No point looking back on the forwards

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It’s only a month into the season but already the heady days of summer optimism seem so far away for Cardiff Blues supporters.

Talk of making a Guinness Pro14 Final in our own city, ‘doing a Connacht’ during the Rugby World Cup, and young players getting us off to a flyer are long gone as we prepare to come back to the Arms Park on the back of three straight losses.

Only an opening round win over Southern Kings in Port Elizabeth have saved us from going no wins from four, with the disappointment being that all three losses were eminently winnable.

None of Edinburgh, Glasgow or Ulster were particularly impressive, without wishing to sound like a sore loser, but from where I was watching we could well have come away with three wins.

Stronger attack and better starts would have seen us sitting four wins from four in my mind, but as it is we’re sixth in Conference B, with the worst attack in our half of the league, and in serious danger of losing touch with an already forming top four of Connacht, Munster, Edinburgh and Scarlets.

As is always the case when form isn’t great there is a desire to point fingers, something we’re all guilty of at times.

The players have come in for criticism, for the slow starts and not being mentally in the right place to get going from the first minute, as well as the poor execution of basic skills particularly towards the end of the first half in Ulster.

Richie Rees has taken his share of stick for the underperforming attack. He has so far failed to cure our inability to score consistently from phase play, and we have even gone backwards when it comes to striking on first phase.

Tom Smith has been mentioned as the man presiding over our lineout which was fairly poor at Kings and Ulster, and struggled to produce much good attacking ball against Edinburgh and Glasgow.

Richie Rees Cardiff Blues

John Mulvihill has of course come in for criticism as the man ultimately in charge of our on-field performance, and the board have been mentioned for some less than ideal off-field management, with the training ground move highlighted in particular.

However, the biggest aspect of the Cardiff Blues that has had a finger pointed at it is the recruitment, or the lack of it, when it comes to the forwards.

In the last few games of last season we were bullied away at Munster, away at Connacht and at ‘home’ to Ospreys at Judgement Day, and it became increasingly clear that we needed a boost at hooker and second row, to increase depth at loosehead, and start thinking about someone to join Nick Williams at number eight.

However, while all that is true, pointing fingers at John Mulvihill or Richard Holland or Alun Jones or the board in general over the failure to pick up a second row isn’t actually accurate.

The desire to add weight to the pack has been there since early last season. South African international RG Snyman has been spoken to on two separate occasions, Brumbies captain Sam Carter was also spoken to, before he signed for Ulster and came off the bench against us last week.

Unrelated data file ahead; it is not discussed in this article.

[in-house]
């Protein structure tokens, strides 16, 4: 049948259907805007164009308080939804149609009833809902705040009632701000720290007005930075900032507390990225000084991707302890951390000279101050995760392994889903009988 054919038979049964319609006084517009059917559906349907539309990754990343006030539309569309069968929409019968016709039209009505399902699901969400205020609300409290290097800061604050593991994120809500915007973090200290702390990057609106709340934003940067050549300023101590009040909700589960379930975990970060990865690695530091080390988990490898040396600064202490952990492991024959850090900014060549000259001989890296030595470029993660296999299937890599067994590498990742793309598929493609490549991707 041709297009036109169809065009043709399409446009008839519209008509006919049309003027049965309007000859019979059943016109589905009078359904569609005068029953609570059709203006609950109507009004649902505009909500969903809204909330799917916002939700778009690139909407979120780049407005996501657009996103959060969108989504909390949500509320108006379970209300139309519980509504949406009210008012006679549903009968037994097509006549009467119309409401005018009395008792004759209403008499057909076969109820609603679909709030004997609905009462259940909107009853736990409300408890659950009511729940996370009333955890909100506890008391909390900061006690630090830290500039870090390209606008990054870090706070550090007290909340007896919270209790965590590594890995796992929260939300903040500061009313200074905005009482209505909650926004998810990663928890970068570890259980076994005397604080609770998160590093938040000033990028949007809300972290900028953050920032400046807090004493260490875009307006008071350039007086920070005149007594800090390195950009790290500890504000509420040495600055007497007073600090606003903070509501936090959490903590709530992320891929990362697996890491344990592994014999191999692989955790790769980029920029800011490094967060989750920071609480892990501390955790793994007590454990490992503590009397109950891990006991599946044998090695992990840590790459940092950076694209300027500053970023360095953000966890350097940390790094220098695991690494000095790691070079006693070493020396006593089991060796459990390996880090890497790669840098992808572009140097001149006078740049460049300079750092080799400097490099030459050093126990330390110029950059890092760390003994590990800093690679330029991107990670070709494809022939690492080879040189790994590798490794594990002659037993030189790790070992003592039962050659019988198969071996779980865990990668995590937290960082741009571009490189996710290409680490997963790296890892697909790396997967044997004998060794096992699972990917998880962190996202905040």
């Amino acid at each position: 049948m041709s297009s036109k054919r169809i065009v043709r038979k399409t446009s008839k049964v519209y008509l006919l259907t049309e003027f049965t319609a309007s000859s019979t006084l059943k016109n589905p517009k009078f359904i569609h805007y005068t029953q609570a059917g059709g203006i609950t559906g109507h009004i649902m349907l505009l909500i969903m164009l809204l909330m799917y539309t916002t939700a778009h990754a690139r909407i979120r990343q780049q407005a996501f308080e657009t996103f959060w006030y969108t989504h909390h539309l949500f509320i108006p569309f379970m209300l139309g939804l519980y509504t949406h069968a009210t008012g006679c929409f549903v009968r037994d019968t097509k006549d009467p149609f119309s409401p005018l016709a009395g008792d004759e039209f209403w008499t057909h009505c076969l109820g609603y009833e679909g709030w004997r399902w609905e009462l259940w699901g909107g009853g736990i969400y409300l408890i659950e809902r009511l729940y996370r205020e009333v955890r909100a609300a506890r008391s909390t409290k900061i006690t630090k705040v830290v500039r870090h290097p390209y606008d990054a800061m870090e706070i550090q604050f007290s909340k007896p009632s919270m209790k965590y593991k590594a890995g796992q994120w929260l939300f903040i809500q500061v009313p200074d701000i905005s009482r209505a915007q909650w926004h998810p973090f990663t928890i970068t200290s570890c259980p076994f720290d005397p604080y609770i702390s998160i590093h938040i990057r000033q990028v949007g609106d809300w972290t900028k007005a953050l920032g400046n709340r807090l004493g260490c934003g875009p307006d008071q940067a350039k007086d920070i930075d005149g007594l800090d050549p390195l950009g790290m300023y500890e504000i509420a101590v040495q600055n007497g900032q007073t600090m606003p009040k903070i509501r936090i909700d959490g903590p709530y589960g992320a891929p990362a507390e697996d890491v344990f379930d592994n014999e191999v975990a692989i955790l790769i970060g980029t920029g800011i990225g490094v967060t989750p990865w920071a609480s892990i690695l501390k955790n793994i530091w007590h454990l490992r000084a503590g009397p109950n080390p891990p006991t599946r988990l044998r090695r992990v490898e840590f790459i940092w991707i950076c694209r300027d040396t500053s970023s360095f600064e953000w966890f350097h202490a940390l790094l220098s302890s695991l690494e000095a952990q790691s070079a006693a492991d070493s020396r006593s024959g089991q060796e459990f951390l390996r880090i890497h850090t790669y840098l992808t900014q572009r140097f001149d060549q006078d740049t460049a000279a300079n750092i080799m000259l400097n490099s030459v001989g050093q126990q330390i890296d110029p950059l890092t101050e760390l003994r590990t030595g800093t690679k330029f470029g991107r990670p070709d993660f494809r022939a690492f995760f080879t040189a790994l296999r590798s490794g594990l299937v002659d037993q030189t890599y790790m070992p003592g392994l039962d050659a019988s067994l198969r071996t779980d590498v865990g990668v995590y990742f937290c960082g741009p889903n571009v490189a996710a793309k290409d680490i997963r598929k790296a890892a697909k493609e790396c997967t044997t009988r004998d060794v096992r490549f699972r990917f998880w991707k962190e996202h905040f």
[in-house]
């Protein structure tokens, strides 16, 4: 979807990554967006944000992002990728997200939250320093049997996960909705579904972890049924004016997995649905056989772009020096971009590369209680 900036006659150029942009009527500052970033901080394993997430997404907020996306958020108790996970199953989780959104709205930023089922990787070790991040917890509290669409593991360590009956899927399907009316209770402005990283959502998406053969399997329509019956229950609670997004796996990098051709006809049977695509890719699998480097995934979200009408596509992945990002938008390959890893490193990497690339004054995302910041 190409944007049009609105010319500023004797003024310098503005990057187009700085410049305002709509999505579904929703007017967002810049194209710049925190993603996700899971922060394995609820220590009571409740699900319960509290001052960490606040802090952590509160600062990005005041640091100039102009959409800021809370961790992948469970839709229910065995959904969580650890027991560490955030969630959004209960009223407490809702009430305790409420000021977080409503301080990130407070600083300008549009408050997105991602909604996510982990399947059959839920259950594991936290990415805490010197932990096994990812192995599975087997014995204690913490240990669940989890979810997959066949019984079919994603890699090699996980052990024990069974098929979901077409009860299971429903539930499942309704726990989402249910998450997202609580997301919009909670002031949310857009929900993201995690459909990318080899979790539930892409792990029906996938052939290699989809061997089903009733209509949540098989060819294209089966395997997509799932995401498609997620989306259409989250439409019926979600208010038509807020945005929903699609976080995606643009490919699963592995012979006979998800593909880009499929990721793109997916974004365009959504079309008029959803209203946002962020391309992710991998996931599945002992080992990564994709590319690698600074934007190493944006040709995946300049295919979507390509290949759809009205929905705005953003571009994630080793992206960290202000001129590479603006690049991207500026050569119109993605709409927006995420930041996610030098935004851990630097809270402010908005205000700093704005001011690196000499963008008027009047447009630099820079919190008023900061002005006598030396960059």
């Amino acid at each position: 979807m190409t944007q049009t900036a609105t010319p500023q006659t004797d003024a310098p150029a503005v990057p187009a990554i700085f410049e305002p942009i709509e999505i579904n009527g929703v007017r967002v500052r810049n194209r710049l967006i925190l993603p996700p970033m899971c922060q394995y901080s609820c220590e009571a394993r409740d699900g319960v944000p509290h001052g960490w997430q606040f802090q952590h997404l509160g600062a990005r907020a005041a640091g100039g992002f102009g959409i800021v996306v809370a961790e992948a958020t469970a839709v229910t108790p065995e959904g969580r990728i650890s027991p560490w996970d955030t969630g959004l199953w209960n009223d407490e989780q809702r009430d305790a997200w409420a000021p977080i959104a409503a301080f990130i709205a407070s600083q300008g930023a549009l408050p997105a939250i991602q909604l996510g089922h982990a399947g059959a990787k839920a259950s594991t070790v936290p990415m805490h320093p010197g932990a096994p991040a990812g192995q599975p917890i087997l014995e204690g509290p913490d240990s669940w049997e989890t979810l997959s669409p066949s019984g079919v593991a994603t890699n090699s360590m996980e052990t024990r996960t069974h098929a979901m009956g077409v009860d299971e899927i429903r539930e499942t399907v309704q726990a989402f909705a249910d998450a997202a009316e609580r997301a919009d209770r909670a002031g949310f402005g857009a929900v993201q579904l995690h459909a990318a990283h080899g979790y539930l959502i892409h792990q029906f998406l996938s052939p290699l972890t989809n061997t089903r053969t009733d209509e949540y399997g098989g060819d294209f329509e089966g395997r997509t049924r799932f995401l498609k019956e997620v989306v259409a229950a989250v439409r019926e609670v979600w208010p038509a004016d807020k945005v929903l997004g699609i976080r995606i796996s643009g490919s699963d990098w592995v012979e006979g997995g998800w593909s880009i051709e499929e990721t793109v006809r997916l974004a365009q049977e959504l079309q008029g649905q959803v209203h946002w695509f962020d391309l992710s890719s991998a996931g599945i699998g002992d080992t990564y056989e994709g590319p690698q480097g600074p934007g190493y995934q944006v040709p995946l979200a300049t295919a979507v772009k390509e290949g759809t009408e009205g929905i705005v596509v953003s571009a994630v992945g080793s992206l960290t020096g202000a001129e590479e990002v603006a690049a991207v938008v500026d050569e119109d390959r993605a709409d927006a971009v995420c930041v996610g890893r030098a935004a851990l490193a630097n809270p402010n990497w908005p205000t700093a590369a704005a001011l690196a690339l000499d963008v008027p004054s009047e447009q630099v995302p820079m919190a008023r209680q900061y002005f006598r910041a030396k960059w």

Why couldn’t we close those deals? Project Reset.

Now I don’t want to go blaming others for all our current failures, because we all know that Cardiff Blues are not innocent when it comes to our current circumstances off-the-field which do impact on-the-field, but in this circumstance the mess that was Project Reset is what has led to our lack of forward reinforcements.

The timeline as I know it goes that during November and December 2018 we were putting pieces in place to tie players down to new contracts and bring in new signings.

There was a belief in the corridors at the Arms Park that our budget would increase from between £5.5-6m to closer to £7m at least. This would come from a new funding model that saw Cardiff Blues as one of the regions afforded better funding from the Welsh Rugby Union.

cap-v-newport

As a result Josh Adams and Hallam Amos were moved for as they became available, with John Mulvihill adding a bit of international quality to the back three, with strengthening the pack next on the agenda.

However, as we know, January to April was a shambles as the Professional Rugby Board failed to establish a new funding model with rumours of mergers, new North Wales teams and legal action to avoid downgrading to ‘development regions’.

By the time it was decided to stick with the same funding model as was already in place, Adams and Amos had signed their contracts, meaning there was effectively no money left to strengthen the pack as there had been expected to be.

Rory Thornton, Will Boyde and Jason Tovey were brought in as we moved on the likes of Sion Bennett, Steve Shingler, Tom James, Tomos Williams and Blaine Scully, but the big effort was retaining a number of key players.

In the end we ended up strengthening the wrong areas of the field, and I have a strong suspicion that if you asked the management of the Cardiff Blues to conduct their recruitment in hindsight then one or both of Adams and Amos would be passed over in favour of some heavy carrying forwards.

What’s done is done now though, and in this case it’s not solely the management at the Arms Park who are at fault.

The key now is looking forward at how we can put our most physical side out and whether that comes from Seb Davies and Josh Turnbull at lock, and how we can best play to our strengths at the breakdown and with a more mobile style of attacking.

For supporters it’s not worth looking back on this to point fingers, but for the likes of Alun Jones and Richard Holland it’s worth remembering in order to get the right deal for Cardiff Blues going forward as a new funding model is thrashed out.

From what I’m hearing about those discussions, they are not doing that…

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